Nonprofit organizations need imagination and persistence to get free, radio air space for activities. Radio, like other forms of commercial media, is competitive. Advertising is costly. However, community radio stations might consider promoting local events for nonprofit organizations. The best method of gaining free radio space is to build a relationship with local radio stations and become the resident "expert" on a subject. If a news story breaks, the programmers could turn to the nonprofit organization for a comment. That will help gain publicity and reinforce the organization's name and cause with the program listeners.
Identify any publicity opportunities that you can promote to local or national radio. For instance a local radio program often includes events, such as a sponsored walk, if they are of interest to the local community. Try to make the event different. Turn that sponsored walk into a sponsored three-legged race. All media, including radio, are looking for a good story. Give them one. When you are planning your year ahead, pinpoint any events that would be suitable for radio publicity.
Target community radio in your area, initially, as it will look more favorably on a nonprofit organization than a commercial radio station. Build up a relationship with the PR department, or the program editors if it is a small radio station. Contacting someone you know by telephone for some publicity is far better than starting from scratch each time. Let the news producers know that you are available for comment and interview for any local news story the radio station is running.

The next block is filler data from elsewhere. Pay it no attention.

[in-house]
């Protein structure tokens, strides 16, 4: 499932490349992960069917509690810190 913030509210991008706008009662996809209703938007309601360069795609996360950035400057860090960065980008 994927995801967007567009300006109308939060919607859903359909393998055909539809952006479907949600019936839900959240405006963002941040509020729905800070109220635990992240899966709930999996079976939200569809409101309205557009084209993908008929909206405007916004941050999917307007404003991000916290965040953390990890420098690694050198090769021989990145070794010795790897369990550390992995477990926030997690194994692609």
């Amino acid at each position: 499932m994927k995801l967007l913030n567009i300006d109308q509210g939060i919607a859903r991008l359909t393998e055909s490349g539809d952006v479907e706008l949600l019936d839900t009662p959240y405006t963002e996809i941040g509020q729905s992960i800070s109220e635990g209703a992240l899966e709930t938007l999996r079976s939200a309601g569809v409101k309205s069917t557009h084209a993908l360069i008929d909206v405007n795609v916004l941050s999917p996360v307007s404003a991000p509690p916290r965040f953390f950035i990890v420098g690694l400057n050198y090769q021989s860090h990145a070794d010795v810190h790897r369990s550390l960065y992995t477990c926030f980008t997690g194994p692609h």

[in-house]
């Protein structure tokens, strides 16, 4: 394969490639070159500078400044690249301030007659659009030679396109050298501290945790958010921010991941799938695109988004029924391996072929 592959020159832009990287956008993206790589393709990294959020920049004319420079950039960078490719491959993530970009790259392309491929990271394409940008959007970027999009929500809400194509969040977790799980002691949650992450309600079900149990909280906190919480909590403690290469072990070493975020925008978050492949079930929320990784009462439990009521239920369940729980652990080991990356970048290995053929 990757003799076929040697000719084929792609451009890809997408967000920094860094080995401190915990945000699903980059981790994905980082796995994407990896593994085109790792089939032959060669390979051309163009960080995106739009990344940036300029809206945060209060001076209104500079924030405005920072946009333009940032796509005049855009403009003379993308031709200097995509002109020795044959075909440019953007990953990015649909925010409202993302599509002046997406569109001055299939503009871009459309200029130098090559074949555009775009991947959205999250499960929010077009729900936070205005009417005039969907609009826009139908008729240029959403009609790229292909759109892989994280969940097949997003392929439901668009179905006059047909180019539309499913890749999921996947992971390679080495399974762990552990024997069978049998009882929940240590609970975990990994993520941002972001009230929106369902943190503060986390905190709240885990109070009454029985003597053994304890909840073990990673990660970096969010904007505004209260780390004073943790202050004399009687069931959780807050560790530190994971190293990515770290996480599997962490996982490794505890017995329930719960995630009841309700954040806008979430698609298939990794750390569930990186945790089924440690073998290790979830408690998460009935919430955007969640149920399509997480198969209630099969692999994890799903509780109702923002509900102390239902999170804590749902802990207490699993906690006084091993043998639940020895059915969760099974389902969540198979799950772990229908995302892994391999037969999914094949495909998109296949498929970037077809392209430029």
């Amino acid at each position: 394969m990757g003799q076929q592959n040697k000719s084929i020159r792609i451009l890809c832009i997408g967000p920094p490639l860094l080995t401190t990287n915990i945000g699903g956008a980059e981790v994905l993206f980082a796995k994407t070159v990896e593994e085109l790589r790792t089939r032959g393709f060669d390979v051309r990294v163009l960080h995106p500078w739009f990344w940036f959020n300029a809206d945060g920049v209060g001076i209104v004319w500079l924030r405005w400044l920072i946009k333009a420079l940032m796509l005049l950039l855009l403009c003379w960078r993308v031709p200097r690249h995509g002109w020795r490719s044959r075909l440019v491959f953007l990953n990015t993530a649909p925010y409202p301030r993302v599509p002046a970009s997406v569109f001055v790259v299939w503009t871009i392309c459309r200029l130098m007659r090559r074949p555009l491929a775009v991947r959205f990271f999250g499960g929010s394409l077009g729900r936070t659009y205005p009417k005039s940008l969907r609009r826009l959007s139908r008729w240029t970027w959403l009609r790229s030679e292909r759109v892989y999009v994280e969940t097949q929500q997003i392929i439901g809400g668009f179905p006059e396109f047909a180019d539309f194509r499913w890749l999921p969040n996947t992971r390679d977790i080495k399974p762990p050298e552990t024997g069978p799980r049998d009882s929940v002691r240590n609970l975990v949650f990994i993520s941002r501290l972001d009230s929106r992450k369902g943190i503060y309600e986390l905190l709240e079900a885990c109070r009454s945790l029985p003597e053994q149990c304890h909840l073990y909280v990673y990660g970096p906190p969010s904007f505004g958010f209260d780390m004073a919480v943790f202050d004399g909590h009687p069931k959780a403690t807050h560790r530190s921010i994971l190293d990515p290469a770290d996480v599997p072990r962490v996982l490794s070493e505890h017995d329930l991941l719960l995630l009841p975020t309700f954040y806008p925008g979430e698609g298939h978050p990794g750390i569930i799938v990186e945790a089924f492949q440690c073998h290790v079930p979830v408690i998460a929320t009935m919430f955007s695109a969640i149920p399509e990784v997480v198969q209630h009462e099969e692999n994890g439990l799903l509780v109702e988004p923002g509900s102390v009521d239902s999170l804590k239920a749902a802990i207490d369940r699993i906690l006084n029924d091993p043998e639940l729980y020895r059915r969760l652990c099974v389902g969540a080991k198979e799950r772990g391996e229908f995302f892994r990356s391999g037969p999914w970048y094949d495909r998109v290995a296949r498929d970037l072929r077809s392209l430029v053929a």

Contact the local or national radio by sending a one-page press release about your news. If it is a major news story, for example if a local celebrity is lending support to your cause, then try to arrange an interview with the radio station and the celebrity. If you have the resources and the story is good enough, use a national press release distribution service. All types of media, including broadcasters, will pick up on your story and you could get national coverage.
Ask the program producers if they would be interested in a piece on your organization. If the subject is topical, for example, you run an organization on homelessness and this hits the news, a local angle could be useful. Pitch story ideas to local radio stations regularly.
Try promotional exchanges with community radio stations. For example, a radio will give you coverage of your sponsored marathon, in exchange for the runners wearing T-shirts emblazoned with "99.3 FM" on. It could be a win-win situation for both parties.